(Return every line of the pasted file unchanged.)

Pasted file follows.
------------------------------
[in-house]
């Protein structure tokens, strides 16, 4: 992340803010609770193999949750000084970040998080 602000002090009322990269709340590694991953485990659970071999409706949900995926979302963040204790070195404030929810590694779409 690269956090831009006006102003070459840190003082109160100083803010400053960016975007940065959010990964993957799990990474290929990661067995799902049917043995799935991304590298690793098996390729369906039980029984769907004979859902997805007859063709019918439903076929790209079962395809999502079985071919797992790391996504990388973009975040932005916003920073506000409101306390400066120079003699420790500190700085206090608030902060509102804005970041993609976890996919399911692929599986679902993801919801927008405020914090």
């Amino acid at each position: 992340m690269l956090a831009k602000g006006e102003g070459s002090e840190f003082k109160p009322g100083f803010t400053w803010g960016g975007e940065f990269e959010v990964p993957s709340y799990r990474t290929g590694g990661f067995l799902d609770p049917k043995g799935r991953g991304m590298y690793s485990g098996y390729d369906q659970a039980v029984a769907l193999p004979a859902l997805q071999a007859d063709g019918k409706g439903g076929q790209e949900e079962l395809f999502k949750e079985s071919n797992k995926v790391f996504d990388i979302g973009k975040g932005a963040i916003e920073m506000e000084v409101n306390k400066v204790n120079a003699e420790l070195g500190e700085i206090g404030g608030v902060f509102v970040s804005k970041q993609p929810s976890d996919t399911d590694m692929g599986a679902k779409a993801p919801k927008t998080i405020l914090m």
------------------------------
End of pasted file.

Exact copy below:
[in-house]
């Protein structure tokens, strides 16, 4: 992340803010609770193999949750000084970040998080 602000002090009322990269709340590694991953485990659970071999409706949900995926979302963040204790070195404030929810590694779409 690269956090831009006006102003070459840190003082109160100083803010400053960016975007940065959010990964993957799990990474290929990661067995799902049917043995799935991304590298690793098996390729369906039980029984769907004979859902997805007859063709019918439903076929790209079962395809999502079985071919797992790391996504990388973009975040932005916003920073506000409101306390400066120079003699420790500190700085206090608030902060509102804005970041993609976890996919399911692929599986679902993801919801927008405020914090």
């Amino acid at each position: 992340m690269l956090a831009k602000g006006e102003g070459s002090e840190f003082k109160p009322g100083f803010t400053w803010g960016g975007e940065f990269e959010v990964p993957s709340y799990r990474t290929g590694g990661f067995l799902d609770p049917k043995g799935r991953g991304m590298y690793s485990g098996y390729d369906q659970a039980v029984a769907l193999p004979a859902l997805q071999a007859d063709g019918k409706g439903g076929q790209e949900e079962l395809f999502k949750e079985s071919n797992k995926v790391f996504d990388i979302g973009k975040g932005a963040i916003e920073m506000e000084v409101n306390k400066v204790n120079a003699e420790l070195g500190e700085i206090g404030g608030v902060f509102v970040s804005k970041q993609p929810s976890d996919t399911d590694m692929g599986a679902k779409a993801p919801k927008t998080i405020l914090m």